Document Viewer
Kimberly Palmer: A fall financial cleanse could get your spending back on track
Sep 11


If summer is a season of spontaneity and indulgence, then fall offers a counterpoint: It's a chance to get back on schedule, and back on budget.

"Summer, with travel and no school, tends to be a really spendy time. The fall is a nice reset," says Ashley Feinstein Gerstley, a certified financial planner and author of "The 30-Day Money Cleanse."

Gerstley says giving yourself a "money cleanse" offers a chance to carefully go over your spending and financial habits so you can make any necessary changes to end the year strong. With inflation and economic uncertainty in the background, that's no easy task, but putting in the extra effort now can pay off.

Here's a step-by-step guide to a fall financial cleanse that could help get your budget on track for the rest of the year:


Nate Hoskin, a CFP and financial assistant at Brightside, a provider of financial wellness to employees, says the first step to a fall financial cleanse is to look backward, starting with your New Year's goals. He suggests checking on progress toward resolutions set in January so you can make any needed adjustments.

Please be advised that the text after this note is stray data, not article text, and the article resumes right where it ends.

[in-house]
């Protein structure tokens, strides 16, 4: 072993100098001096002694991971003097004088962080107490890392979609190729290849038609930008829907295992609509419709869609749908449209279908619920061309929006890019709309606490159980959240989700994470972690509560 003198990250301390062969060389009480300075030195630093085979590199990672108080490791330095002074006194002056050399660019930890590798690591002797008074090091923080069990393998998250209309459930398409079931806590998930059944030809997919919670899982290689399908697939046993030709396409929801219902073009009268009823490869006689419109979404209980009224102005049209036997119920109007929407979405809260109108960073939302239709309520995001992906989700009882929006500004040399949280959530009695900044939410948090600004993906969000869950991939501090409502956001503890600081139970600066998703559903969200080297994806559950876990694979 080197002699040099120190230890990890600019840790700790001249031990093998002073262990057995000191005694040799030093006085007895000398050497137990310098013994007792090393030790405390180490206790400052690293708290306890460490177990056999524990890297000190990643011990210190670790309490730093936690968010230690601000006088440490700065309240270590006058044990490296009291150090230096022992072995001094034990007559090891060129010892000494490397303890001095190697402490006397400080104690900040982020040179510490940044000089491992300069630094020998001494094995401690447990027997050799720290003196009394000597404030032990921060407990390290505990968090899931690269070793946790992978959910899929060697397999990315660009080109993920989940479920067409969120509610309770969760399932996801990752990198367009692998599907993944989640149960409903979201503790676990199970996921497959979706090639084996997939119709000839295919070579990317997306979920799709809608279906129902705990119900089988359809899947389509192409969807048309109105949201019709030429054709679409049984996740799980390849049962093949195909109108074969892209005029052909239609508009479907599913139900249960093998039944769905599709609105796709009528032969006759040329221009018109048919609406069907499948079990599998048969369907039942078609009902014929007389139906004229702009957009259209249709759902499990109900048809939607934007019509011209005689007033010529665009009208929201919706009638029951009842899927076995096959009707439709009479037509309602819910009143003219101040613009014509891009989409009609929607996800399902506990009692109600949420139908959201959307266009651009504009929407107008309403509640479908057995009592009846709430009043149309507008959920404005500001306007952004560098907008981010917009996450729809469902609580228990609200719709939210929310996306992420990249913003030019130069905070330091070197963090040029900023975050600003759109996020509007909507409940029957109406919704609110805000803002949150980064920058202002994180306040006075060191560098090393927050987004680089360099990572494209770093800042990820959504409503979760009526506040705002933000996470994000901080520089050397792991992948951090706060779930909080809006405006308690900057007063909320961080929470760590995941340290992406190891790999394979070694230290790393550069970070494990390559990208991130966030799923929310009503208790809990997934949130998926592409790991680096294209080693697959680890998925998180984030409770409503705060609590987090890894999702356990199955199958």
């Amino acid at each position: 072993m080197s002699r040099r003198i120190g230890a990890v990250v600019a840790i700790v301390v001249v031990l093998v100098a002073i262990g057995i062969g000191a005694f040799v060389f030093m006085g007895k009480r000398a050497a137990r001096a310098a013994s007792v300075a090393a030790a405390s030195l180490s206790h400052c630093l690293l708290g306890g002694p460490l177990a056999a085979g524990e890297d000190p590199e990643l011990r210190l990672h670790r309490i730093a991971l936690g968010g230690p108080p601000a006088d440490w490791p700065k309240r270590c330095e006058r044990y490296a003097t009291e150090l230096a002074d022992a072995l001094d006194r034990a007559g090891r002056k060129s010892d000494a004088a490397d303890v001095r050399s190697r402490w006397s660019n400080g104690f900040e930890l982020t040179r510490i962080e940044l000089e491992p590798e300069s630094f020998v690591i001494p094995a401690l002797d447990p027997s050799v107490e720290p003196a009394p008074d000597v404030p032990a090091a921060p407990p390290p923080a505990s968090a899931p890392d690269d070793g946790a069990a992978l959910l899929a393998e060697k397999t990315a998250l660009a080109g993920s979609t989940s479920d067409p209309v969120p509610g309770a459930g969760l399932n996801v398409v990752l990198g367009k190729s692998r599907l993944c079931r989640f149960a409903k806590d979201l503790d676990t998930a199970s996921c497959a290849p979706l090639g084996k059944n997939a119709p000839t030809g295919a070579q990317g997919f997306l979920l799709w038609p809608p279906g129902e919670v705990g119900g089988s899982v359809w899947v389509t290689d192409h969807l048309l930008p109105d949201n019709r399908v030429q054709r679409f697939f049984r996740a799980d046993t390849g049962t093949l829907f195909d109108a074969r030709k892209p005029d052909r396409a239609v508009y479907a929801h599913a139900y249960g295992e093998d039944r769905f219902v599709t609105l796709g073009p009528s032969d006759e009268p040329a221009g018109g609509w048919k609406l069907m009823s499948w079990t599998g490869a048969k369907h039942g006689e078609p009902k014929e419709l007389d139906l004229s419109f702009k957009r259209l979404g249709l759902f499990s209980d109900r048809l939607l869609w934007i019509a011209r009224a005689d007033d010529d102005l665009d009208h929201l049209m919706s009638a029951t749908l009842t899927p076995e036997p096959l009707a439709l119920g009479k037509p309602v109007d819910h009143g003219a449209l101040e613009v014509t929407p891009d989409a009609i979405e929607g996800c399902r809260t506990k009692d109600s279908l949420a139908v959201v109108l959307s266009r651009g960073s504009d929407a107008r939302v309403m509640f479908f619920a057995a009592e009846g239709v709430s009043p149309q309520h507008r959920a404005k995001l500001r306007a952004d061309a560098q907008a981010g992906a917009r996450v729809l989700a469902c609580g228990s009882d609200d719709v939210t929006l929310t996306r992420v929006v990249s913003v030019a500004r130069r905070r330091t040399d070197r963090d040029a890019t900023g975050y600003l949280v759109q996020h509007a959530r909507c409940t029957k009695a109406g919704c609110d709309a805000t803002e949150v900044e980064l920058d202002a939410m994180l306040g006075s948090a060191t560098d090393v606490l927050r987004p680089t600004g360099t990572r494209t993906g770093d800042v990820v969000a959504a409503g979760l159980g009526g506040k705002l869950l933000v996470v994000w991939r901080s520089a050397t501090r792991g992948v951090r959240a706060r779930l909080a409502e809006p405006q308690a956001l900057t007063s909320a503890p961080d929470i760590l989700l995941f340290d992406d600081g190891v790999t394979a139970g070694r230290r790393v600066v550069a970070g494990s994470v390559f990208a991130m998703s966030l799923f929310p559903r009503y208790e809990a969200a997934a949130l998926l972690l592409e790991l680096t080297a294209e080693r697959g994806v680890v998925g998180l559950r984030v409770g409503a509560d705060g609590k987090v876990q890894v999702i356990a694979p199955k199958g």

Then, Hoskin says, initiate what he calls a "financial audit," which means tracking all of your spending over the last couple of months by poring over credit card and bank statements. From there, you can see what unexpected expenses popped up or why it has been so hard to save. "With inflation, it's extremely challenging, and you might find your budget didn't work even if you did everything right, because some things are out of your control," he adds.

He suggests giving yourself the chance to make small changes going forward without dwelling on previous missteps.

"Knowing where our money is going is a huge shift and can help us change our habits," Gerstley says.


If you don't yet follow a budget to help you track your spending, then the fall is a great time to give one a try, says Ashley Lapato, a financial expert on TikTok who posts as @TheOrganizedWallet and is a spokesperson for the budgeting app YNAB.

"I always think the first step is a zero-based budget," she says, which means every dollar is accounted for, including money set aside for savings and any debt payments.

"It forces you to confront spending decisions and to get really clear about financial priorities," she says, because you comb through every little bit of spending.


Lapato likes to start each day with a quick check of her own budget. For fewer than five minutes every morning, she logs in to her budgeting app or checks her bank account and financial goals.

"Doing this has changed my perspective. It puts me in the right brain space in the morning if I'm looking at bills, goals and things I want to accomplish," she says.

By The Associated Press, Copyright 2023

Join Now for the 50 Plus Newsletter